Even the name of Apple's new device is undeclared. It could be iPad 3, or iPad HD, or some unforeseen variation on that theme. Pray Apple hasn't been bitten by the co-branding bug and partnered with Google and Yahoo to launch iPad+!.
But iPad fans know what they want: more features and improvements on existing features. Here are our top 10.
The iPad 3 will have a high-resolution 2048 x 1536, twice the current 1024 x 768 iPad 2 screen. This is one rumor that has almost gelled into fact. It will be fawned over and proclaimed gorgeous, at least until the iPad 4 appears.
Some say the iPad 3 will have a quad-core A6 processor; others insist it will be a dual-core A5X. But you know the next iPad will need more horsepower to handle all the extra pixels on the new Retina Display screen.
The iPad 2's camera leaves a lot to be desired. The next iPad is almost sure to offer something better, in back if not also in front.
Apple's beloved and ridiculed personal assistant represents an important effort to develop an alternative to keyword-based search. Let's hope the company sticks by her and makes her available on its next iPad.
Maybe the iPad is as thin and light as it can be without sacrificing battery weight, and thus battery life. One alternative to trying to further starve the iPad would be to introduce a model with a 7-inch screen, if only not to keep Android tablet makers on their toes.
Apple may not be interested in external storage options, since that might discourage use of iCloud. And after purchasing flash memory maker Anobit, the company has an incentive to offer hardware with its own internal storage. But a slot for an SD card would be really helpful for many different use cases.
The iPad, slim through it may be, could be slimmer still. There are tradeoffs, to be sure. Apple doesn't want to deal with iPads snapped in half by burly toddlers, so some heft must remain. But the loss of a few ounces would be welcomed.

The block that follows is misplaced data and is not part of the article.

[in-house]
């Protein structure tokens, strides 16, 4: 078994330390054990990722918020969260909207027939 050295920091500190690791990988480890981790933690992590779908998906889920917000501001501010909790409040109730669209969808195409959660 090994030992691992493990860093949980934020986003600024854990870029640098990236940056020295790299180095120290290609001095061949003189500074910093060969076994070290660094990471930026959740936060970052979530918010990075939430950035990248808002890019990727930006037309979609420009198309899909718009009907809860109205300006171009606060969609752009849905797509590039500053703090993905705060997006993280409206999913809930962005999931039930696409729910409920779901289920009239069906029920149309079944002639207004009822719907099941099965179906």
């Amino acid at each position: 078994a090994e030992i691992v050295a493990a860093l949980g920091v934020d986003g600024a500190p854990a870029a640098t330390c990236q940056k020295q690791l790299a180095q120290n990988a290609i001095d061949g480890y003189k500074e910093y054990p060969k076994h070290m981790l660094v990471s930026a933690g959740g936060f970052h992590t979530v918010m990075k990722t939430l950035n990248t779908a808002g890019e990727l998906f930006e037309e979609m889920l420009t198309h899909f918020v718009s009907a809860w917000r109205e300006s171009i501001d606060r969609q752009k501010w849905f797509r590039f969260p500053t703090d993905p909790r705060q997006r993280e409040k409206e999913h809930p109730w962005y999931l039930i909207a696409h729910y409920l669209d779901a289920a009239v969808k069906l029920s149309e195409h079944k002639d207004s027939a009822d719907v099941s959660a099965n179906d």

The iPad's Achilles' heel is its need for a cord. iCloud obviated the need for wired file transfers, but the iPad isn't yet untethered. Ambient light charging would be ideal, but since that's not feasible with today's technology, let's settle for inductive charging. A Thunderbolt port is a remote possibility--Apple has a patent on Thunderbolt for iOS devices--but that could just be hedging in case wireless speeds can't keep up.
As more and more people discover the joys of watching movies on iPads, more and more charging is necessary. And the power drain only gets worse if network data transfers are accompanied by other network services that utilize 3G, GPS, or other hardware. Can the iPad 3 have both more speed and more endurance? There's only so much power you can pack into a lithium battery before it becomes explosive.
Networking doesn't have to be the weakest link. Apple could add support for 4G LTE wireless technology and the latest in Wi-Fi, 802.11ac. Whether the company will do so may depend on the processor and battery characteristics of the new iPad. Faster networking would be worthless if it came with faster battery drain.